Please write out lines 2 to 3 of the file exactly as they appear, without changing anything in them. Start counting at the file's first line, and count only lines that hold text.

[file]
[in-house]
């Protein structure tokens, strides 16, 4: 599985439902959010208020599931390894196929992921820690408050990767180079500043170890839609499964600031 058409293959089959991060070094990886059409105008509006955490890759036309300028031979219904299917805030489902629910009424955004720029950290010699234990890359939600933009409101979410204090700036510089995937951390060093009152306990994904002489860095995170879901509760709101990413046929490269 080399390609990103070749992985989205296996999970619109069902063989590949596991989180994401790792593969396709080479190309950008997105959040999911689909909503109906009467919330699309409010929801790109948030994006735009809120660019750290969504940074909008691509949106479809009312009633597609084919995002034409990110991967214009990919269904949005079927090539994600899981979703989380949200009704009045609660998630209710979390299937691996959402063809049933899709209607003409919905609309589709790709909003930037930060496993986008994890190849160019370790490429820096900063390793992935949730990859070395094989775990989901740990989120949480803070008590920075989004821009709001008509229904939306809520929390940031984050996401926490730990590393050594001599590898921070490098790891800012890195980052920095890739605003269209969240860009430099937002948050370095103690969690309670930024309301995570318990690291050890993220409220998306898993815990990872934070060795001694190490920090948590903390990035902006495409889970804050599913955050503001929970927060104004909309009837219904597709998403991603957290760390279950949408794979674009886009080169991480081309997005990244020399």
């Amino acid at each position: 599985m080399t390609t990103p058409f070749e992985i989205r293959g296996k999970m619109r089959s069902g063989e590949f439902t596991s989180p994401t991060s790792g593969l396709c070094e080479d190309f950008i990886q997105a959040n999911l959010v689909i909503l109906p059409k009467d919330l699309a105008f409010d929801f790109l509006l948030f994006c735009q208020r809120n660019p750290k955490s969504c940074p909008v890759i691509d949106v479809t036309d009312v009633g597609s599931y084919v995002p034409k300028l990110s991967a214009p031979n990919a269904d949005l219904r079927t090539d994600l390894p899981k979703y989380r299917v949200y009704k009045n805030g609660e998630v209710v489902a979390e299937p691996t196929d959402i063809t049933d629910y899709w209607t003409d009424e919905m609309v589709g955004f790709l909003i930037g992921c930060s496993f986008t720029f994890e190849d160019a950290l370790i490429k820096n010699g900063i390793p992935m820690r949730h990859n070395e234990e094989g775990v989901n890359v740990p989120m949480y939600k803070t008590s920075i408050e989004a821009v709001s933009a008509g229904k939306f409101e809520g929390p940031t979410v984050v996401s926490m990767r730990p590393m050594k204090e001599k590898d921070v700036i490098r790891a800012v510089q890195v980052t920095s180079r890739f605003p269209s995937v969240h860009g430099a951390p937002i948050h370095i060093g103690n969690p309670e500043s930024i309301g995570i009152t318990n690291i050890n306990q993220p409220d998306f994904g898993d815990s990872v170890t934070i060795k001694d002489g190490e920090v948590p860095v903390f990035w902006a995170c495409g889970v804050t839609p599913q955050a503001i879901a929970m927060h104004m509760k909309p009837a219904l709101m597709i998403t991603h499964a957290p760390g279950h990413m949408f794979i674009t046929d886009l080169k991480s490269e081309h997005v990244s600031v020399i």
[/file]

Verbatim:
């Protein structure tokens, strides 16, 4: 599985439902959010208020599931390894196929992921820690408050990767180079500043170890839609499964600031 058409293959089959991060070094990886059409105008509006955490890759036309300028031979219904299917805030489902629910009424955004720029950290010699234990890359939600933009409101979410204090700036510089995937951390060093009152306990994904002489860095995170879901509760709101990413046929490269 080399390609990103070749992985989205296996999970619109069902063989590949596991989180994401790792593969396709080479190309950008997105959040999911689909909503109906009467919330699309409010929801790109948030994006735009809120660019750290969504940074909008691509949106479809009312009633597609084919995002034409990110991967214009990919269904949005079927090539994600899981979703989380949200009704009045609660998630209710979390299937691996959402063809049933899709209607003409919905609309589709790709909003930037930060496993986008994890190849160019370790490429820096900063390793992935949730990859070395094989775990989901740990989120949480803070008590920075989004821009709001008509229904939306809520929390940031984050996401926490730990590393050594001599590898921070490098790891800012890195980052920095890739605003269209969240860009430099937002948050370095103690969690309670930024309301995570318990690291050890993220409220998306898993815990990872934070060795001694190490920090948590903390990035902006495409889970804050599913955050503001929970927060104004909309009837219904597709998403991603957290760390279950949408794979674009886009080169991480081309997005990244020399």
């Amino acid at each position: 599985m080399t390609t990103p058409f070749e992985i989205r293959g296996k999970m619109r089959s069902g063989e590949f439902t596991s989180p994401t991060s790792g593969l396709c070094e080479d190309f950008i990886q997105a959040n999911l959010v689909i909503l109906p059409k009467d919330l699309a105008f409010d929801f790109l509006l948030f994006c735009q208020r809120n660019p750290k955490s969504c940074p909008v890759i691509d949106v479809t036309d009312v009633g597609s599931y084919v995002p034409k300028l990110s991967a214009p031979n990919a269904d949005l219904r079927t090539d994600l390894p899981k979703y989380r299917v949200y009704k009045n805030g609660e998630v209710v489902a979390e299937p691996t196929d959402i063809t049933d629910y899709w209607t003409d009424e919905m609309v589709g955004f790709l909003i930037g992921c930060s496993f986008t720029f994890e190849d160019a950290l370790i490429k820096n010699g900063i390793p992935m820690r949730h990859n070395e234990e094989g775990v989901n890359v740990p989120m949480y939600k803070t008590s920075i408050e989004a821009v709001s933009a008509g229904k939306f409101e809520g929390p940031t979410v984050v996401s926490m990767r730990p590393m050594k204090e001599k590898d921070v700036i490098r790891a800012v510089q890195v980052t920095s180079r890739f605003p269209s995937v969240h860009g430099a951390p937002i948050h370095i060093g103690n969690p309670e500043s930024i309301g995570i009152t318990n690291i050890n306990q993220p409220d998306f994904g898993d815990s990872v170890t934070i060795k001694d002489g190490e920090v948590p860095v903390f990035w902006a995170c495409g889970v804050t839609p599913q955050a503001i879901a929970m927060h104004m509760k909309p009837a219904l709101m597709i998403t991603h499964a957290p760390g279950h990413m949408f794979i674009t046929d886009l080169k991480s490269e081309h997005v990244s600031v020399i």